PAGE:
Diversity is the Marvel Comics' buzzword these days, but is the company's fan base buying it?

The scene: New York City

The situation: Monsters from another dimension are wreaking havoc

The resolution: Marvel’s The Avengers swoop in to save the day

But as Captain America, Thor, the Hulk and Iron Man knock out the baddies, even the casual reader will notice something is … different. The heroes have been replaced – not with the shape-shifting skrulls, but rather with new do-gooders.

Sam Wilson, formerly known as the Falcon, is now Cap; Thor is now a woman; so is the Hulk and Iron Man. Even Spider-Man got caught up in the act, bringing Miles Morales from the Ultimate Universe into the regular Marvel world to spin webs.

Marvel has made a concerted effort over the last few years to increase the racial diversity of its characters, Perhaps its most successful hero – critically, at least – is Ms. Marvel. She’s a young Muslim woman with bizarre stretching powers.

The list hardly ends there.

Marvel’s ranks are filled with a rainbow of various colors, genders, sexual orientations and nationalities.

It’s a diverse comics universe meant to serve the next generation of readers. While admirable, Marvel may be ignoring its core audience who grew up with Tony Stark as Iron Man and Steve Rogers as Cap.

Some early signs suggest that’s the case, along with a frustration over politically correct stories and dialogue.

FAST FACT: Robert Downey, Jr. earned $500,000 for playing the title hero in 2008’s “Iron Man.” He hauled in $50 million to play the same character in the ensemble film “The Avengers” four years later.

Even the casual reader who knows more about the heroes from the blockbuster movies won’t likely pick up an issue of Thor with Jane Foster wielding the uru hammer. In short, the most popular characters are no longer who they used to be.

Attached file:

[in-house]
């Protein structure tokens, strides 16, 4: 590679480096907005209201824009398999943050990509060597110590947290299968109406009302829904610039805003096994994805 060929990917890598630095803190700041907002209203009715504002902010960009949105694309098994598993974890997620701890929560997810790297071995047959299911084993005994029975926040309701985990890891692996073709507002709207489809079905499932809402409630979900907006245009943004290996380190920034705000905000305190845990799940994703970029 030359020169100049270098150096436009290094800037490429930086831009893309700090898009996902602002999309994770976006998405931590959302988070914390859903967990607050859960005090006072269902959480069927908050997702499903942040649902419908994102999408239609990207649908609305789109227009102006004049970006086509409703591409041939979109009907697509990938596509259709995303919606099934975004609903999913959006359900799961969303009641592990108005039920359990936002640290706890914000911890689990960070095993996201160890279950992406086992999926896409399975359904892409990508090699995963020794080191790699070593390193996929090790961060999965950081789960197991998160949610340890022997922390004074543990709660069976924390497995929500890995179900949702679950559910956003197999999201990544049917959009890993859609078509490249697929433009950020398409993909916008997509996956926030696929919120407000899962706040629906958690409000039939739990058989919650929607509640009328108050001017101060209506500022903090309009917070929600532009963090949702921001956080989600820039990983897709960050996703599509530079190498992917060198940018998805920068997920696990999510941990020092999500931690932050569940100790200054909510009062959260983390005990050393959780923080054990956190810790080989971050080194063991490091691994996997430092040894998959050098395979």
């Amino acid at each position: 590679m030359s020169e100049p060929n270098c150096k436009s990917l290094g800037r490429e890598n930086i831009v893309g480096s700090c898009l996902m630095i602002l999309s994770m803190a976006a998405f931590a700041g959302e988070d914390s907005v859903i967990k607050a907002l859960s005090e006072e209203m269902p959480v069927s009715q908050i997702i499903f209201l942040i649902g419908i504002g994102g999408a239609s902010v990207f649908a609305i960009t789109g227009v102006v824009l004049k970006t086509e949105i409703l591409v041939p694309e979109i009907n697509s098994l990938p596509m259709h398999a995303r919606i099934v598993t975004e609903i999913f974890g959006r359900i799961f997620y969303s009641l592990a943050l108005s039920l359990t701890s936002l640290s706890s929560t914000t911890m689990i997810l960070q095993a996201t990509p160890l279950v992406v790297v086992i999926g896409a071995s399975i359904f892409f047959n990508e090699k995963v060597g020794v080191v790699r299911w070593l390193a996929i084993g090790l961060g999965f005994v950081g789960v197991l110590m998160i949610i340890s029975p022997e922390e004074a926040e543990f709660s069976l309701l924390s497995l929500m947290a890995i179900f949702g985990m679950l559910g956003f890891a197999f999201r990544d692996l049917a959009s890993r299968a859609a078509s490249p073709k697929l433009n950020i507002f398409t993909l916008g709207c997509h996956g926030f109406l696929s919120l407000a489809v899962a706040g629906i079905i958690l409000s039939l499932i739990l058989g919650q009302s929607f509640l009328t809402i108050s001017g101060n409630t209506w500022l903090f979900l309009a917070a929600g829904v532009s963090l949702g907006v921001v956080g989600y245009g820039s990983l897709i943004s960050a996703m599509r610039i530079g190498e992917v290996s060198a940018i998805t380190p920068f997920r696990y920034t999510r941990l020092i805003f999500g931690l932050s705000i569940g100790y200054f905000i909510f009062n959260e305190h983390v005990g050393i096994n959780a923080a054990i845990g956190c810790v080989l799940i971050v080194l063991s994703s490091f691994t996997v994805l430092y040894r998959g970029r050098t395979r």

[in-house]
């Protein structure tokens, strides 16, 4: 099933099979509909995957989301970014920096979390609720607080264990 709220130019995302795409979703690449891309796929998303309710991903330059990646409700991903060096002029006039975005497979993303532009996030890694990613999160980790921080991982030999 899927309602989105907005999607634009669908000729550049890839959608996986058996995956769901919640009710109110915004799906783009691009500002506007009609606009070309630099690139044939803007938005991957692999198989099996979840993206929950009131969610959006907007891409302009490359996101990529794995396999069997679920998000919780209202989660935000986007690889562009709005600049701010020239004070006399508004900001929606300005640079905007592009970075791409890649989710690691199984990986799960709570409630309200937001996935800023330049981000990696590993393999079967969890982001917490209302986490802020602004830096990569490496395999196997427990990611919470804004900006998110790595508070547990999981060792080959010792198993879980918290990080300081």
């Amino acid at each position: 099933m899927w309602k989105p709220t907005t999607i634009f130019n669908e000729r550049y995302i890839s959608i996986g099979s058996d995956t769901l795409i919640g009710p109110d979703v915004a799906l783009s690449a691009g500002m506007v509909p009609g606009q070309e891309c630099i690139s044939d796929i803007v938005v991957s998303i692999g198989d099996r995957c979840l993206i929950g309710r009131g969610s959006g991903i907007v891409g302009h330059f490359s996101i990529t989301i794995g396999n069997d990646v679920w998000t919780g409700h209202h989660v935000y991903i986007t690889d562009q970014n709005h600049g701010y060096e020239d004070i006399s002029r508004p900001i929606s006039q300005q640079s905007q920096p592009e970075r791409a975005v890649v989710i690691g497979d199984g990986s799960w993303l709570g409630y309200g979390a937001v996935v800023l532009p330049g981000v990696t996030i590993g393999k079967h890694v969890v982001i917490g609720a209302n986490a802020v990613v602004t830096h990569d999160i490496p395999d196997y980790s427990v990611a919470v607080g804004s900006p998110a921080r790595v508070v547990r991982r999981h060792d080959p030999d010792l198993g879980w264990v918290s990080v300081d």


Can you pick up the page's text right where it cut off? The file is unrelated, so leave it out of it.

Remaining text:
Literally.

That isn’t true on the big screen. The Marvel Cinematic Universe hues more closely to the classic Marvel lore. The results? Hit after hit after hit. And, so far, it doesn’t look as if the MCU franchises will be following the path forged by the print versions in the 21st century.

When you have Robert Downey, Jr. under contract as Iron Man, it’s unlikely you’ll swap him out for anyone else, diversity push or not.

Marvel Studios is attempting to broaden the superhero canvas all the same. Next year, we’ll see Chadwick Boseman as Black Panther in a standalone superhero adventure. The character is part of the existing Marvel universe, though, and dates back decades.

This isn’t a politically correct switcheroo. It’s just comics history.

Meanwhile, rival DC is moving in a different direction on the printed page, even while its film cycle suffers compared to Marvel’s might. After a five-year reboot of its entire universe, the publisher has started reintroducing some of its familiar story lines. The original Superman is back. So is Wally West, one of the Flashes. Green Lantern and Black Canary are a thing again.

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It’s all familiar territory to the reader, and it’s paying off in local comic book shops, where DC is regularly eclipsing once-mighty Marvel.

There are hints that Marvel may revert to more traditional story lines. Bleeding Cool reports the comics giant expects to reverse course in the coming months.

“…expect a return to more of a status quo for titles such as Thor, Iron Man, Hulk and more. A more familiar looking Marvel Universe by the autumn – although, just as with Captain America, as classic-look-characters return, expect new characters to keep a number of their books.”

Marvel still will be pumping out its “event” books, each of which seems to promise major changes to the characters.

The question for the House of Ideas is: will the readers return when it does?